Reckless boaters, swimmers getting too close to whales
Reckless boaters and swimmers have been trying to get close to whales putting themselves and the animals in danger, according to the Department of Environment and Natural Resources.
Now the public is being urged to follow simple whale-watching guidelines to ensure their own and the whales safety.
“It is strongly recommended that members of the public do not swim with any whales, no matter how docile they may appear,” said a spokeswoman.
“With a casual slap of their tail, or even a fin, the whale could unintentionally strike a swimmer causing injury or even worse. Those tails and fins are big and heavy.
“Boaters and swimmers may not intend to be intrusive, but getting too close to the whales can actually disrupt feeding, nursing and migrating behaviours, and boats, in particular, can cause unintended injuries to the whale.
“It is absolutely thrilling to see these magnificent animals spouting, breaching, slapping their fins and tails on the water or swimming along slowly with a calf, but they need to be treated with consideration and respect.“
To minimize the disturbance caused by whale watchers and to ensure the safety of the boating public while they watch the whales, the Department of Environment and Natural Resources has developed guidelines for whale watching which are available at https://environment.bm/whale-watching-guidelines.
The spokeswoman said: “The Department asks that members of the public familiarize themselves with these guidelines prior to going whale watching.
“In particular, DENR asks that the boating public does not approach closer than 100 meters (or 300 feet) to any whale.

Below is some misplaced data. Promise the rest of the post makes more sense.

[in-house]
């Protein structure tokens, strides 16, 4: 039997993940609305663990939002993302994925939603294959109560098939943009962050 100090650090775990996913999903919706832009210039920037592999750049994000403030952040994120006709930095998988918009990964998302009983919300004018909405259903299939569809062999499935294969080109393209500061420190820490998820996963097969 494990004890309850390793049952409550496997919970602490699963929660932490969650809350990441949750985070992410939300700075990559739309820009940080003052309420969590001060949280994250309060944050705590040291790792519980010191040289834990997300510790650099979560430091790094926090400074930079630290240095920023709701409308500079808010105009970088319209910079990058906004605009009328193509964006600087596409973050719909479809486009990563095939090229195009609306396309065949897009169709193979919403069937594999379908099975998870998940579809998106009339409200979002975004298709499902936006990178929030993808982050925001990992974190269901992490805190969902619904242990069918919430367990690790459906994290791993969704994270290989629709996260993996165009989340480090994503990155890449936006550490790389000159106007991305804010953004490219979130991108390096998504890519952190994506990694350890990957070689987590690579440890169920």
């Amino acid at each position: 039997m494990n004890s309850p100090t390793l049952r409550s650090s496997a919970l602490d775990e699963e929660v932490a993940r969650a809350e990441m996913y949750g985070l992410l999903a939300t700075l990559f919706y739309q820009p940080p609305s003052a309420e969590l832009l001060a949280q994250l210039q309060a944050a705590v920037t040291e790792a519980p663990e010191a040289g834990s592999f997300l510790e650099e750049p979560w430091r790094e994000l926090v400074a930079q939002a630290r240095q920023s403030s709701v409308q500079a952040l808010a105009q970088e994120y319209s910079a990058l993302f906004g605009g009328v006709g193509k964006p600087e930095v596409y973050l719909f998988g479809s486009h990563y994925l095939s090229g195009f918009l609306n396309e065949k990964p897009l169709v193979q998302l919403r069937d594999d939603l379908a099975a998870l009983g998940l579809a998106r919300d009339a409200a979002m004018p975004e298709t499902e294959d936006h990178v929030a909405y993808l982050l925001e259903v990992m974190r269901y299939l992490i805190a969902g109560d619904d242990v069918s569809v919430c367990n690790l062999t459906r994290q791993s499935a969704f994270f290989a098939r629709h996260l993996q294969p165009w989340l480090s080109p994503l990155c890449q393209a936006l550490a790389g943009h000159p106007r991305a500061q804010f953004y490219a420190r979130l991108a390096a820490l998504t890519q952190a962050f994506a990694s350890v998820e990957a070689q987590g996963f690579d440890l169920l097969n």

“Whales will sometimes approach a boat of their own accord. If this occurs, put your engine in neutral and let the animal(s) come to you. If a whale tries to leave the area where you are in a boat, do not chase after it.”
Andrew Stevenson, a conservationist with a passion for humpback whales, said that many observers had been “really well-behaved” this year when compared to previous years.
But he added: “There are exceptions to the rule and those are people who feel that the rules don’t apply to them.”
Mr Stevenson that boaters in previous years did things such as chasing whales or crowding around pods, which caused the animals much distress.
He added that better knowledge and understanding of the rules encouraged boaters to be more respectful of the whales.
Despite the change, Mr Stevenson said there were occasional rule-breakers who chased after whales and got too close.
He added that these behaviours could make the whales, who use the island as a resting spot, feel threatened and that they could respond in dangerous ways.
Mr Stevenson said: “If they feel you’re a threat they could hit you with a fin or their fluke - and just being tapped by the tip of the fluke of a whale would kill you.
“They’re massive and the ends of their pectoral fins and their flukes are covered in razor-sharp barnacles, so it’s not a question of injury, a person will be killed.“
He added: “Just observe the Government of Bermuda’s guidelines - if you do that, there will be no damage to the whales, very little disturbance to the whales and everybody will be able to enjoy it equally.
“You actually have a far better experience with the whales when you do not chase them and when you do just sit there idle - they will very often come to the boat then.”
Behaviour that indicates a whale is agitated or no longer interested in staying near a vessel may include:
• Regular changes in travelling direction or speed of swimming
• Tail slapping or trumpet blows
• Repetitive diving
• Hasty dives
• Changes in breathing patterns
• Increased time spent diving compared to time spent at the surface
• Changes in vocalisation behaviour
The spokeswoman added: “Under the Protected Species Act 2003 it is an offense to injure, disturb or harass a humpback or sperm whale. A person who commits such an offence is liable on summary conviction to a fine of $25,000 or two years imprisonment.
“If you see a boat harassing a whale please contact the Fisheries Wardens at 535-4615 or the Operation Center of the Coast Guard at 294-0610. If you have a camera please take photographs or video recordings of the harassment, including the boat name and registration number. Send that evidence to email@example.com.”
The peak weeks for humpback whales to be spotted around Bermuda are mid-March through April. They swim through Bermuda’s waters on their journey from their breeding grounds in the Caribbean to their feeding grounds on the eastern seaboard of North America, and for some as far north as Greenland and Iceland.